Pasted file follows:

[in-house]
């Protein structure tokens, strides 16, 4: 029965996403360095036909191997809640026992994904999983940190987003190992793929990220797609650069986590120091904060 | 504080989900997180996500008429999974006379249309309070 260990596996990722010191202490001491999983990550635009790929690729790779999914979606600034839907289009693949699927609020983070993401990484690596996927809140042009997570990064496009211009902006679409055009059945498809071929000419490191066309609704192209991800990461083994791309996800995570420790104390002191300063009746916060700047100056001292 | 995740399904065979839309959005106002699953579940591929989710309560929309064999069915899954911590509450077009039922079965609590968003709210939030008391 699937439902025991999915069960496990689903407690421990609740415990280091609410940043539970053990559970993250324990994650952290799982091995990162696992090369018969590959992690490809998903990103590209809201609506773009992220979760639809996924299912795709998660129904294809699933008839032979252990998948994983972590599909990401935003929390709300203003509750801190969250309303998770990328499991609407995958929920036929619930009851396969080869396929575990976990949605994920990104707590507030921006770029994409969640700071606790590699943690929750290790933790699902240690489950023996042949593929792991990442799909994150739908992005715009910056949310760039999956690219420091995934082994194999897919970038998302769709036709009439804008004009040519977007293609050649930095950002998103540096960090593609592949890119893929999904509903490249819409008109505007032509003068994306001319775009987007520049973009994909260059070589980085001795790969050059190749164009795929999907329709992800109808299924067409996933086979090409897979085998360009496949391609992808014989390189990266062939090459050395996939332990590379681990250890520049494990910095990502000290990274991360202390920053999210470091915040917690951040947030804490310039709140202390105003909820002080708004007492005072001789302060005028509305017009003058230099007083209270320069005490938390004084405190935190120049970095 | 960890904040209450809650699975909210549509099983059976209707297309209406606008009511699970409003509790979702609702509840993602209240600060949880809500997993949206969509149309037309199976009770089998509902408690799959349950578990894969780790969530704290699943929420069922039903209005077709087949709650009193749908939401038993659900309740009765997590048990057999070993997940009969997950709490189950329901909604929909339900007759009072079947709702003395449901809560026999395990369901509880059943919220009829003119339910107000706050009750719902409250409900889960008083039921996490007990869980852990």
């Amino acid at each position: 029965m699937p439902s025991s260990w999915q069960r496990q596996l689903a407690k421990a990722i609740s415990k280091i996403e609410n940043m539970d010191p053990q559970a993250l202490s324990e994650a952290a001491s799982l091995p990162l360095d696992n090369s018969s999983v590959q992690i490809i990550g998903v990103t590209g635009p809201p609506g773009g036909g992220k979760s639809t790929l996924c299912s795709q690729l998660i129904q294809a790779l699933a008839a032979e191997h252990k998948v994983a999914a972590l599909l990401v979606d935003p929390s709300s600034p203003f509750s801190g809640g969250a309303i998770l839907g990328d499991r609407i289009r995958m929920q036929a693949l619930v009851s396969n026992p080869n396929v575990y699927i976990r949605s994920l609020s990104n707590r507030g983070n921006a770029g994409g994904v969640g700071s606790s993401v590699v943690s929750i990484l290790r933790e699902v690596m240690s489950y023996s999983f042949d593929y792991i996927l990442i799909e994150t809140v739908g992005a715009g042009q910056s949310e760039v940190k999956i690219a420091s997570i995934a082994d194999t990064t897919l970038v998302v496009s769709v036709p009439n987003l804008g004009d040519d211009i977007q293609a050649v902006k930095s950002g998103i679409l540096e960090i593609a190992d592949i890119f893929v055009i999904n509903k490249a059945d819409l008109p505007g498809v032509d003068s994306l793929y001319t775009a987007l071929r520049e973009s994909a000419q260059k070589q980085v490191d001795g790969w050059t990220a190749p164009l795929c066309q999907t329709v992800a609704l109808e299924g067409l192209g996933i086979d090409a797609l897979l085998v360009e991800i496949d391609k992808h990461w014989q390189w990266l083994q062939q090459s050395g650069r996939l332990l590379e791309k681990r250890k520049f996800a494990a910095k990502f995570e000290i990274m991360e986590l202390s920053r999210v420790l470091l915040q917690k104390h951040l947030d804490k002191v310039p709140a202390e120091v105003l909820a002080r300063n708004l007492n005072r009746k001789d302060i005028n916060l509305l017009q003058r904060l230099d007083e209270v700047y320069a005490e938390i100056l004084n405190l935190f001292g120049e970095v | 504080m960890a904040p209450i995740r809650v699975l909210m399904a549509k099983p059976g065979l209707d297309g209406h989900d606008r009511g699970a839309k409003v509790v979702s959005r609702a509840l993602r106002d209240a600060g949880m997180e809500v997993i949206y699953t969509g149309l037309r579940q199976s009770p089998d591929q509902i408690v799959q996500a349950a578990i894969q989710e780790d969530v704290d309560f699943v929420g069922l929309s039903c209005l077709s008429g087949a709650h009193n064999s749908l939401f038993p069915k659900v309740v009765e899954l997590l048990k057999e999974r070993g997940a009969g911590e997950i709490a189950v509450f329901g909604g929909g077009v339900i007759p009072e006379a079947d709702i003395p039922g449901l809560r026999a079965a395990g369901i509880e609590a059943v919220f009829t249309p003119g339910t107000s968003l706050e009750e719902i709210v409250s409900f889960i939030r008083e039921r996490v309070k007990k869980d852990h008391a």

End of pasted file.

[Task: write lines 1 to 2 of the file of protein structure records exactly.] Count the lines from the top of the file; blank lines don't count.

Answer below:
[in-house]
């Protein structure tokens, strides 16, 4: 029965996403360095036909191997809640026992994904999983940190987003190992793929990220797609650069986590120091904060 | 504080989900997180996500008429999974006379249309309070 260990596996990722010191202490001491999983990550635009790929690729790779999914979606600034839907289009693949699927609020983070993401990484690596996927809140042009997570990064496009211009902006679409055009059945498809071929000419490191066309609704192209991800990461083994791309996800995570420790104390002191300063009746916060700047100056001292 | 995740399904065979839309959005106002699953579940591929989710309560929309064999069915899954911590509450077009039922079965609590968003709210939030008391 699937439902025991999915069960496990689903407690421990609740415990280091609410940043539970053990559970993250324990994650952290799982091995990162696992090369018969590959992690490809998903990103590209809201609506773009992220979760639809996924299912795709998660129904294809699933008839032979252990998948994983972590599909990401935003929390709300203003509750801190969250309303998770990328499991609407995958929920036929619930009851396969080869396929575990976990949605994920990104707590507030921006770029994409969640700071606790590699943690929750290790933790699902240690489950023996042949593929792991990442799909994150739908992005715009910056949310760039999956690219420091995934082994194999897919970038998302769709036709009439804008004009040519977007293609050649930095950002998103540096960090593609592949890119893929999904509903490249819409008109505007032509003068994306001319775009987007520049973009994909260059070589980085001795790969050059190749164009795929999907329709992800109808299924067409996933086979090409897979085998360009496949391609992808014989390189990266062939090459050395996939332990590379681990250890520049494990910095990502000290990274991360202390920053999210470091915040917690951040947030804490310039709140202390105003909820002080708004007492005072001789302060005028509305017009003058230099007083209270320069005490938390004084405190935190120049970095 | 960890904040209450809650699975909210549509099983059976209707297309209406606008009511699970409003509790979702609702509840993602209240600060949880809500997993949206969509149309037309199976009770089998509902408690799959349950578990894969780790969530704290699943929420069922039903209005077709087949709650009193749908939401038993659900309740009765997590048990057999070993997940009969997950709490189950329901909604929909339900007759009072079947709702003395449901809560026999395990369901509880059943919220009829003119339910107000706050009750719902409250409900889960008083039921996490007990869980852990």